The Joplin Globe, Joplin, MO


November 4, 2011

Play tells untold stories of female Vietnam veterans

PITTSBURG, Kan. — Award-winning Pittsburg High School theater director Greg Shaw is always on the lookout for strong women’s shows, and this year had a particularly strong upperclassmen group of female actors.

“I wanted to find something that would challenge them, and I wanted to lean toward a drama,” he said. “Something a little more true to life.”

Shaw found it in “Piece of My Heart,” a Vietnam-era drama written by Shirley Lauro and based on a book by Keith Walker. The book is a collection of 26 true accounts of women who served in Vietnam as nurses and in the USO; the play combines those into compelling stories of six.

The three-night production run will open the day before Veterans Day Ñ a happy coincidence, Shaw said. But it’s not necessarily a patriotic piece.

“It’s more realistic, and it certainly doesn’t chant ‘USA,’” he said. “It’s not negative, either, just an exposŽ of real accounts,”

The show is endorsed by the Vietnam Veterans Association, and has been performed near the Vietnam Veterans Memorial Wall in Washington, D.C.

It chronicles the women’s lives in two acts, the first being when they volunteered and arrived in Vietnam, and the second being the aftermath of their arrival home. Scenes take place near battlefields, in tents, in the quonset huts of the Vietnamese countryside and on American soil.

“You see them at 19 years old, many of them going to war with that glamorized idea that a young lady can get to go to Hawaii and that will be awesome,” said Shaw. “It suggests that some of the recruitment tactics manipulated them a bit, saying things like, ‘Nurses, they don’t march, they won’t see any combat.’ Well, they were right there. Fifteen hundred of them.”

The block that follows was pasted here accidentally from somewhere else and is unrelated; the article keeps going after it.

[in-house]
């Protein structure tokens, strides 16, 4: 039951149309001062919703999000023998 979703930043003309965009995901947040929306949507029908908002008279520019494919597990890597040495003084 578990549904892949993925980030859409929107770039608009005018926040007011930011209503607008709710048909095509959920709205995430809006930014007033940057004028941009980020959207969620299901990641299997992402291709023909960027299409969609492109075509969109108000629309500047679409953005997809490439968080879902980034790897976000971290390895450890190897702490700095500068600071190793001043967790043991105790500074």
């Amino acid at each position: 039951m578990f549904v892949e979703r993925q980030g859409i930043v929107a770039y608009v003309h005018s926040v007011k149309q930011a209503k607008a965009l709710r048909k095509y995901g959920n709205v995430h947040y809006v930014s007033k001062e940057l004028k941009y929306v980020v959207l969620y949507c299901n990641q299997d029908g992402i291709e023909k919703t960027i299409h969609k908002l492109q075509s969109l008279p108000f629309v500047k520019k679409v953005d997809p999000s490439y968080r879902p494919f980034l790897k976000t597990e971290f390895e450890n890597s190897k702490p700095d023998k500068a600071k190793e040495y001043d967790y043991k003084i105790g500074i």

Exploring elements of a “war without rules,” the play deals with mature topics. Many nurses became addicted to alcohol and drugs while there, and engaged in relationships they might not have back home.

“It also tackles how they weren’t revered, weren’t heroes, weren’t respected when they came home,” said Shaw. “They were ridiculed, picketed against, really hatefully portrayed.”

Shaw noted that the U.S. government did not keep track how many women were killed in Vietnam.

“But it did keep track of Vietcong, Vietnamese nationals, how many M-16s we lost, how many cartridges were fired, how many planes were lost, how many bombs were dropped. They have no true idea how many women served,” he said. “This isn’t history that’s taught in schools very much.”

The cast includes Gabby Murnan (Martha), Gracie Spencer (Lee Ann), Mariah Laman (Sissy), Megan Peters (Whitney), Chelsea Montgomery (Mary Jo) and Lydia McKinney (Steele, an intelligence officer).

Set and technical design is by Shaw and Dan Williams, Missouri Southern State University theater department, and his wife, Denise. Music and the audio track comes from authentic audio recordings Shaw obtained from a man who was a personality on the Armed Forces Vietnam Network.

“I have about 110 hours of radio and daily stuff Ñ music countdowns, ads Ñ so it has a ‘Good Morning Vietnam’ feel,” he said. “That was their lifeline there, their access to the norm.” In addition to rehearsals, Shaw also has directed research and study sessions with his cast.

“I think it does pay homage to the people that served in that war. It certainly suggests it was a mess, and it wasn’t their fault. They did what they could.”

Want to go?

The performance will be at Pittsburg High School, 1978 E. Fourth St., at 7 p.m. on Nov. 10, 11 and 12. Tickets: $4 students, $6 adults, available at the door. Details: 620-235-3200.

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